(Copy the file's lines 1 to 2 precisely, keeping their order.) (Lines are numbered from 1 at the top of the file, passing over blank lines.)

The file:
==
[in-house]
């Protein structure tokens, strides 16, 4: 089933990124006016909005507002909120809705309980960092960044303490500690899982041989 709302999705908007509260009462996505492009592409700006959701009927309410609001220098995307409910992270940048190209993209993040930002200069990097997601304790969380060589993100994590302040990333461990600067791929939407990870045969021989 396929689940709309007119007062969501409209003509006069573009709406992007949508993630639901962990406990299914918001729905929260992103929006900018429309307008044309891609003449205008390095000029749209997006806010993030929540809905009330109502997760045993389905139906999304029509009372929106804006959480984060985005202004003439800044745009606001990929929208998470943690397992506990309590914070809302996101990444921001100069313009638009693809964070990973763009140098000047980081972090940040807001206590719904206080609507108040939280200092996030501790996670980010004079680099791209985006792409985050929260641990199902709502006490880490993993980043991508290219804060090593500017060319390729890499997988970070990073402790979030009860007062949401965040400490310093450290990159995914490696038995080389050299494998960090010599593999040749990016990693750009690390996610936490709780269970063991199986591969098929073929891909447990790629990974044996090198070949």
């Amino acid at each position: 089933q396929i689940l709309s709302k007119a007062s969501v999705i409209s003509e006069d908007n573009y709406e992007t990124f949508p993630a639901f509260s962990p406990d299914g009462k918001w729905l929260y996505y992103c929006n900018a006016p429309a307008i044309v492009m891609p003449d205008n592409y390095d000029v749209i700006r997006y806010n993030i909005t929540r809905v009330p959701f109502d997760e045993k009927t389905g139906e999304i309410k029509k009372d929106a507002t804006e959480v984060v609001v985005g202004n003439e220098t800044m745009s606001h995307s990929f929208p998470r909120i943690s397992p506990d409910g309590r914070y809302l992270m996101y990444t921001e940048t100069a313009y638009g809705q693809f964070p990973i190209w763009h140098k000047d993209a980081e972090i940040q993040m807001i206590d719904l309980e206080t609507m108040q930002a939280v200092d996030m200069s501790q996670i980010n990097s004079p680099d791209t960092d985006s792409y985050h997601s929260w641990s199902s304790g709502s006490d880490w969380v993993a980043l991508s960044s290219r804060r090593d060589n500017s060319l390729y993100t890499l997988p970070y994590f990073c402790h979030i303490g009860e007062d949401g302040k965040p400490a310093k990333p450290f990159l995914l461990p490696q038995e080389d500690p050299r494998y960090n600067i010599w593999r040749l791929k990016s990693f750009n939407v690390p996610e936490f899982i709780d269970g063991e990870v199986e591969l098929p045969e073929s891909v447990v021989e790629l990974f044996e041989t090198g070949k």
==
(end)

[in-house]
């Protein structure tokens, strides 16, 4: 089933990124006016909005507002909120809705309980960092960044303490500690899982041989 709302999705908007509260009462996505492009592409700006959701009927309410609001220098995307409910992270940048190209993209993040930002200069990097997601304790969380060589993100994590302040990333461990600067791929939407990870045969021989 396929689940709309007119007062969501409209003509006069573009709406992007949508993630639901962990406990299914918001729905929260992103929006900018429309307008044309891609003449205008390095000029749209997006806010993030929540809905009330109502997760045993389905139906999304029509009372929106804006959480984060985005202004003439800044745009606001990929929208998470943690397992506990309590914070809302996101990444921001100069313009638009693809964070990973763009140098000047980081972090940040807001206590719904206080609507108040939280200092996030501790996670980010004079680099791209985006792409985050929260641990199902709502006490880490993993980043991508290219804060090593500017060319390729890499997988970070990073402790979030009860007062949401965040400490310093450290990159995914490696038995080389050299494998960090010599593999040749990016990693750009690390996610936490709780269970063991199986591969098929073929891909447990790629990974044996090198070949």